Anemia in End-Stage Renal Disease

Mar 6, 2010
Study Examines Outcomes Associated With Anemia Management for Patients With End-Stage Renal Disease

Greater use of erythropoiesis-stimulating agents (ESAs) and more frequent use of iron at lower hematocrit levels (the proportion of the blood that consists of red blood cells) was associated with a decreased risk of death for hemodialysis patients, according to a study in the March 3 issue of JAMA.

“Appropriate use of ESAs [which stimulate red blood cell production] and intravenous iron can effectively manage the anemia of chronic kidney disease and end-stage renal disease (ESRD), but several randomized trials have reported an increased risk of mortality and cardiovascular events in patients treated to achieve higher hematocrit levels.

The earlier of these reports prompted the U.S. Food and Drug Administration in March 2007 to issue a black box warning for all ESAs recommending that they be used at the lowest level necessary to prevent transfusions,” the authors write. There is disagreement regarding the appropriate management of anemia in ESRD.

M. Alan Brookhart, Ph.D., of the University of North Carolina, Chapel Hill, and colleagues assessed the 1-year mortality risk associated with different dialysis center-level patterns of ESA and intravenous iron use for 269,717 new hemodialysis patients. Using data from Medicare’s ESRD program (1999-2007), the researchers characterized each U.S. dialysis center’s annual anemia management practice by estimating its typical use of ESAs and intravenous iron in hemodialysis patients within 4 hematocrit categories.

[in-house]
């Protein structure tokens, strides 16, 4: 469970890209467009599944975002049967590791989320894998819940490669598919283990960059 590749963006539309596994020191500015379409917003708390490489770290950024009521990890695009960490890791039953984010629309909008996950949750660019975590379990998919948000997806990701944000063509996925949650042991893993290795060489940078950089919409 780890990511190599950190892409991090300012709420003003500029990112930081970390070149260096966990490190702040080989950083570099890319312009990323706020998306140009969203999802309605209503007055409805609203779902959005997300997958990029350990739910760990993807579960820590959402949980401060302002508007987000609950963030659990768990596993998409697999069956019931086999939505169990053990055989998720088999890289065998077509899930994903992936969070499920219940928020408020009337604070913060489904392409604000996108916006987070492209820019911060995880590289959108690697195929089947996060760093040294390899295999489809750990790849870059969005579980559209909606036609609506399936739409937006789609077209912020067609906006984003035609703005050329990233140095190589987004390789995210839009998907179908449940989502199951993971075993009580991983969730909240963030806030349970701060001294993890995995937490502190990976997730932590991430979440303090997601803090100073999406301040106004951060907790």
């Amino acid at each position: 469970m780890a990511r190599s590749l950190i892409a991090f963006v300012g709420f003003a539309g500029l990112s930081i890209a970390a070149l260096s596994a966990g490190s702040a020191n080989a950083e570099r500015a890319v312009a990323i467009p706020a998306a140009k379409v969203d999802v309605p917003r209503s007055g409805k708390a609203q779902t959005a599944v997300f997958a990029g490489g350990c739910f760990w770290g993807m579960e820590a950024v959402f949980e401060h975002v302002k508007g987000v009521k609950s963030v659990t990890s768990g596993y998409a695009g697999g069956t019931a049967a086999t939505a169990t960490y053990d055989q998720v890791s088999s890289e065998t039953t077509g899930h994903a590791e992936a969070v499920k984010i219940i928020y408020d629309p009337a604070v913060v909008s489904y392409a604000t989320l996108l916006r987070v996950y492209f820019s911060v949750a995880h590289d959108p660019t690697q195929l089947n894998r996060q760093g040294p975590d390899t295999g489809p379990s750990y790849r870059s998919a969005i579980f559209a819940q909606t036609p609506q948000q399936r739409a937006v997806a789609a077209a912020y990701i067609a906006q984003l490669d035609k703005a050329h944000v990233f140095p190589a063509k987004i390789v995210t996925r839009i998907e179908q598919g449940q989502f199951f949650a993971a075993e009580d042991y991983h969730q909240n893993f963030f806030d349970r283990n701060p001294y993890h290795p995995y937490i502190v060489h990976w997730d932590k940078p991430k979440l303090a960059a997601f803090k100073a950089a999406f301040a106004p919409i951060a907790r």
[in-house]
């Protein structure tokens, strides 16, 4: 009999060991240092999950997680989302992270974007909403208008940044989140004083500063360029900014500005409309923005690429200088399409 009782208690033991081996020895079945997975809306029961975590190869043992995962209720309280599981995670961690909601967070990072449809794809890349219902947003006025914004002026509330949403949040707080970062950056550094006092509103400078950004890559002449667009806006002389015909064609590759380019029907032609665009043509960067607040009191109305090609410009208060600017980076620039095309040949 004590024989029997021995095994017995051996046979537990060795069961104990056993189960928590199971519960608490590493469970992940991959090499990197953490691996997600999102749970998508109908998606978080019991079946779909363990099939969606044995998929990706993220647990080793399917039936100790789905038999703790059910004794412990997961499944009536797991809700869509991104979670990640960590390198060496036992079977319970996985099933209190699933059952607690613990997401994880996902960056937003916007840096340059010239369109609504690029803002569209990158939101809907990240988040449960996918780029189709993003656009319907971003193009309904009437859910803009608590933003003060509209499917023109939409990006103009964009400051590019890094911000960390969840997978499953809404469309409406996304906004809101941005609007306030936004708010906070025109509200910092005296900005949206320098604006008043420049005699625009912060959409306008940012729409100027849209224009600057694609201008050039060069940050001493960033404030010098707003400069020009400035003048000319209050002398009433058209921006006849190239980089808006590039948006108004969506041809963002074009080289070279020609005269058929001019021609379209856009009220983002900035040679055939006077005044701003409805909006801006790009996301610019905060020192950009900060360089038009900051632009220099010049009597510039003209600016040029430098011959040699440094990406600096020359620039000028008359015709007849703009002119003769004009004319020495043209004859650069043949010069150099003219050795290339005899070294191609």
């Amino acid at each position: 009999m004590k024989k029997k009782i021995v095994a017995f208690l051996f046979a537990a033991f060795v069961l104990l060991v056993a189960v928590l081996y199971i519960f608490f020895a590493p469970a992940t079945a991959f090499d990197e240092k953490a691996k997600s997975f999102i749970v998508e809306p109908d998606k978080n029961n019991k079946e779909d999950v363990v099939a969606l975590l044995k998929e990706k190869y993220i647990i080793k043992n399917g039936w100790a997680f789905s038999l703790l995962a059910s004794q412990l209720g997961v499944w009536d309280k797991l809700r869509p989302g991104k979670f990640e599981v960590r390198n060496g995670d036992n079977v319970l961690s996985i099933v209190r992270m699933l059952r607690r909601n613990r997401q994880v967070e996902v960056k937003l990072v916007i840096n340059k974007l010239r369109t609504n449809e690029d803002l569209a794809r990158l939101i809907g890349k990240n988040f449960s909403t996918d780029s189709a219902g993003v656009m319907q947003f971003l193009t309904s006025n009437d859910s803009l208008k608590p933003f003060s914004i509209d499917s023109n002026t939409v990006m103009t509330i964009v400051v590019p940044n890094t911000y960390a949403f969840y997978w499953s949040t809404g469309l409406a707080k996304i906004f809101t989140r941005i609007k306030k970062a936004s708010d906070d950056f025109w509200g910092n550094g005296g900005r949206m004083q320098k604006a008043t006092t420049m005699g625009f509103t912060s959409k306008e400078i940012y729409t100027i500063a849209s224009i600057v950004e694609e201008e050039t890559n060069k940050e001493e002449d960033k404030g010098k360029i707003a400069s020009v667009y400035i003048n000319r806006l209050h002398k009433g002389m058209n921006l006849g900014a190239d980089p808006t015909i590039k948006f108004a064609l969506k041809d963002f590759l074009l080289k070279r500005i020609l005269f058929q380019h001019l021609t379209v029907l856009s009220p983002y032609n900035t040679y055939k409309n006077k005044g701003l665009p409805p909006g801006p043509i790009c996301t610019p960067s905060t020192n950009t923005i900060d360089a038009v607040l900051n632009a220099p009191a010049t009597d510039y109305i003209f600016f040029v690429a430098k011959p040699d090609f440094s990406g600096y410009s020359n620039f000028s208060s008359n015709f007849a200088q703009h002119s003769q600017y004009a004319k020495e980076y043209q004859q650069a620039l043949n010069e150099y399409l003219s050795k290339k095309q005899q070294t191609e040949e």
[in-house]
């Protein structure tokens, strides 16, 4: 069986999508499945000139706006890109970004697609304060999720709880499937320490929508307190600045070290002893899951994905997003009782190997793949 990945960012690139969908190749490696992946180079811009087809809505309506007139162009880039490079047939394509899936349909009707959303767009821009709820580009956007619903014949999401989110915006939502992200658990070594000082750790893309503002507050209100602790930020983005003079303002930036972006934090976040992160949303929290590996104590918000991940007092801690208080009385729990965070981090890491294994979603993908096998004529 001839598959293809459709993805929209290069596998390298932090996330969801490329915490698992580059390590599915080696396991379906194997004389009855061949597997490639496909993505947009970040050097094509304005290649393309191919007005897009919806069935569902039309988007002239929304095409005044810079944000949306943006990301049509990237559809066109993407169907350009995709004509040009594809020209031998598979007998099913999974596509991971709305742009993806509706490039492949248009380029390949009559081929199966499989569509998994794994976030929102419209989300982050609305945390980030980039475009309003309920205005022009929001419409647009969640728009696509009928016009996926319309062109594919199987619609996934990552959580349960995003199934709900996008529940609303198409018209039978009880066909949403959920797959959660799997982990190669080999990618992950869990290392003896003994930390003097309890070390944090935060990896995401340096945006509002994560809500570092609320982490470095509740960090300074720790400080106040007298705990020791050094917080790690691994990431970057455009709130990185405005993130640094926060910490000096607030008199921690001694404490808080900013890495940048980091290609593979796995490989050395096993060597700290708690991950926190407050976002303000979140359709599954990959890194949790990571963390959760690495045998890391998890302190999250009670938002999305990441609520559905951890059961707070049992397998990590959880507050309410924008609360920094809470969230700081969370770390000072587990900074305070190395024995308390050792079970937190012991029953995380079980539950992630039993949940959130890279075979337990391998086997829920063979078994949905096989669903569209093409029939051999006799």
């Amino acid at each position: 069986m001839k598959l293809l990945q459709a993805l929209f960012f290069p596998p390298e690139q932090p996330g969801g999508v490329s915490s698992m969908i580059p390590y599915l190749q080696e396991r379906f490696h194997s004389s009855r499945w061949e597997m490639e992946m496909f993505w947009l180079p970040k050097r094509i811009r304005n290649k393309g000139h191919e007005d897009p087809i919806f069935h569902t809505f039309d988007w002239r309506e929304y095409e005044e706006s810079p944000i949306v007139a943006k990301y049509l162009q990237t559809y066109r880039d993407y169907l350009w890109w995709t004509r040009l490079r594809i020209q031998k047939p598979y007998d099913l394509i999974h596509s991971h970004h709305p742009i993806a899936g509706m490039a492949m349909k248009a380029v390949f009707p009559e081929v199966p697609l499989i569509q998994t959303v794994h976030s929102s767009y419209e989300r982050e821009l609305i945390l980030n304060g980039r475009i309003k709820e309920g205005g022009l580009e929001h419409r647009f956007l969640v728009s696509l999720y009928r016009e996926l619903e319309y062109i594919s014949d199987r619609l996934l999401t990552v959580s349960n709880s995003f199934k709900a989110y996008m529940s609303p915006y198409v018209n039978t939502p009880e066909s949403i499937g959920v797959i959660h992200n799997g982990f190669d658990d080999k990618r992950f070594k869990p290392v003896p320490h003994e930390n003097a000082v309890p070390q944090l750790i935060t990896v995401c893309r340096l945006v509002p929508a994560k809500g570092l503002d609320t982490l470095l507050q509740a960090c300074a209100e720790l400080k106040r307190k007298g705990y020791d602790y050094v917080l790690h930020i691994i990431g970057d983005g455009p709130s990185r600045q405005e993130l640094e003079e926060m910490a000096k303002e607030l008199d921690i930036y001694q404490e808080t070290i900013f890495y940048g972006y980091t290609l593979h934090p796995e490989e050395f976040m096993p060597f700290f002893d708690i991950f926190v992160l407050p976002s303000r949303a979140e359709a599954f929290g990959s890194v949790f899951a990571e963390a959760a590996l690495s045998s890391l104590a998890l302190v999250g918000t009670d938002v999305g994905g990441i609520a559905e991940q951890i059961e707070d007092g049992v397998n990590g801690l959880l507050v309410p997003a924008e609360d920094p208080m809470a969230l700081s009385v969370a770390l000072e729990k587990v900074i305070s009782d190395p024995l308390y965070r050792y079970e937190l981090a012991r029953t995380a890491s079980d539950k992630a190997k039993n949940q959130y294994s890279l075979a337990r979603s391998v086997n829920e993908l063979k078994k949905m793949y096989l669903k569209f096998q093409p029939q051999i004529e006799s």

After adjustment for various factors, the researchers found that certain patterns of ESA and iron use by dialysis centers were associated with different mortality risks among new patients at those centers. Centers that used larger doses of ESAs in patients with hematocrit less than 30 percent achieved lower mortality rates, while mortality rates were increased in centers that used larger ESA doses in patients with hematocrit between 33 percent and 35.9 percent and in those with hematocrit of 36 percent or higher.

“We observed decreased mortality in centers that used iron more frequently in patients with hematocrit less than 30 percent and in patients with hematocrit between 30 percent and 32.9 percent. We also observed increasing mortality rates in centers that used iron more frequently in patients with hematocrit levels of 36 percent or higher,” the authors write.

“Further observational and experimental studies are needed to help identify optimal treatment algorithms for both ESAs and iron that maximize clinical benefit while minimizing adverse outcomes.”

JAMA. 2010;303[9]:857-864.